China’s growing interest in Africa has resulted in huge capital flows into the continent. From multi-billion dollar investments in oil and minerals, to the influx of thousands of merchants, labourers and cheap consumer goods, China’s economic and political reach is redefining Africa’s traditional ties with the international community.

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A subtle engagement: Ethiopia and India

6:47 pm0 comments
Ethiopia Indina

Even as the global economy has suffered from a prolonged crisis, a number of African countries have seen significant growth. Ethiopia stands out among them. With double-digit growth for the last decade, Ethiopians have seen their purchasing power double, from US$ 527 per capita in 2003 to over US$ 1,100 in 2011.Much of this success has come from relationships with new geopolitical giants, including the so-called BRICs nations, Brazil, Russia, India, and China. The “BRICs effect,” according to the African Progress Panel, “helped first to insulate Africa partially from the global economic downturn, and then to drive recovery.

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Seeking greener pastures: Portuguese emigration to former African colonies

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Seeking greener pastures: Portuguese emigration to former African colonies

The recession-induced Portuguese influx to its former colonies, Angola and Mozambique, is rooted in deeply structural conditions and is also, to a significant degree, a product of historical and political construction and the common language factor. It not only signals changes in the contemporary migration patterns and the ways in which migration flows are channelled internationally, but also highlights the lingering historical and socio-political ties of the colonial period, and suggests that we are currently witnessing shifts in global power dynamics. Although north-south and south-south migration are well documented phenomena, the current frameworks for international north-south migration is lacking and is in need of improvement. As the Portugal-Africa dynamics have been picked up by many global media outlets lately, it can be expected that researchers, multilateral organisations and government bodies will take interest in the unfolding trend, leading to the production of more comprehensive empirical and analytical materials in the near future.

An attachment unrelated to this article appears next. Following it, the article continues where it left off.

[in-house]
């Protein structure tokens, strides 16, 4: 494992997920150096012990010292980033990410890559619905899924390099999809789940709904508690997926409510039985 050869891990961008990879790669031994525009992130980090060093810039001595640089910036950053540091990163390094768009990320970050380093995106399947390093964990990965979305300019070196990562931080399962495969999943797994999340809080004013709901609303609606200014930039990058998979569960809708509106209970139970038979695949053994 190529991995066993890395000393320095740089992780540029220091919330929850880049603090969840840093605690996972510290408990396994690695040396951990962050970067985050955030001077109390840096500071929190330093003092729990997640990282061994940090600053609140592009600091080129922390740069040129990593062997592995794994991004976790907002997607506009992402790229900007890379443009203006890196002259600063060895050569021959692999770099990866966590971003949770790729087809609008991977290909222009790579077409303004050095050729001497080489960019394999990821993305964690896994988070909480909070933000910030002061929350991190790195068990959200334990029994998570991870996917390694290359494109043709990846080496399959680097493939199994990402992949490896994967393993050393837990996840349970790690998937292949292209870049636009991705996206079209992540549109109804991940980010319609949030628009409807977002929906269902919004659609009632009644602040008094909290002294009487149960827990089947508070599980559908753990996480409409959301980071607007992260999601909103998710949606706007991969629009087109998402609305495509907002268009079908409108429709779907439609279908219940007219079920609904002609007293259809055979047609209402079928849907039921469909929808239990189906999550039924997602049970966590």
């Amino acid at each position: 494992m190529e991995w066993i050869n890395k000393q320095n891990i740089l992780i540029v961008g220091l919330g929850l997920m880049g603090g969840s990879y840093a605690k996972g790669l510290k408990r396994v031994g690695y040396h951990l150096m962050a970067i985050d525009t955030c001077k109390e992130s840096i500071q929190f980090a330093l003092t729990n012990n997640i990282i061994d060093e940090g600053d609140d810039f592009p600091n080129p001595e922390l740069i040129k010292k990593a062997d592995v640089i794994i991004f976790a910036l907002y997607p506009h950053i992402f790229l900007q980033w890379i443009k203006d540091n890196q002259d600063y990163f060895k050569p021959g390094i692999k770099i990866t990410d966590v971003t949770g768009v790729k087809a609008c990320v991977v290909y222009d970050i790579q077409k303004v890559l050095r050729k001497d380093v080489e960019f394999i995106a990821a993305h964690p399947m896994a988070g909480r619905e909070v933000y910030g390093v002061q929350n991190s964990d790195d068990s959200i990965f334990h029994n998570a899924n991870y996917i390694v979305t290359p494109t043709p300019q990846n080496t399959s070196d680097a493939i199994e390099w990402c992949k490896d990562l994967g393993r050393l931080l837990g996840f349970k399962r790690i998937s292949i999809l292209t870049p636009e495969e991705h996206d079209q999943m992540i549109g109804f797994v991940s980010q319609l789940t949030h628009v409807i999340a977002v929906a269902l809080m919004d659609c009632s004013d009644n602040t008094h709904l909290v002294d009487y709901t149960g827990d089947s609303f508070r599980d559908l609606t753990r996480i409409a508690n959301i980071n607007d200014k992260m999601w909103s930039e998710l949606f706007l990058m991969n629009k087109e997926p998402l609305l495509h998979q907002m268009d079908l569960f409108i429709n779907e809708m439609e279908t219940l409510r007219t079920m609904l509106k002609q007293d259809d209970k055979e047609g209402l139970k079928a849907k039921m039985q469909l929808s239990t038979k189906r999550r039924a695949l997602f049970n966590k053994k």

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Education access entitlement: The right to schooling for young women in Tanzania

6:18 pm0 comments

Malala Yousafzai, who was shot in the face by Taliban gunmen in October 2012 for claiming her right to education, celebrated her sixteenth birthday on 12 July 2013. Together with hundreds of education activists at the United Nations (UN) headquarters in New York, Yousafazi campaigned for concerted global efforts to ensure that every young person has the opportunity to fulfil their potential through access to a quality education.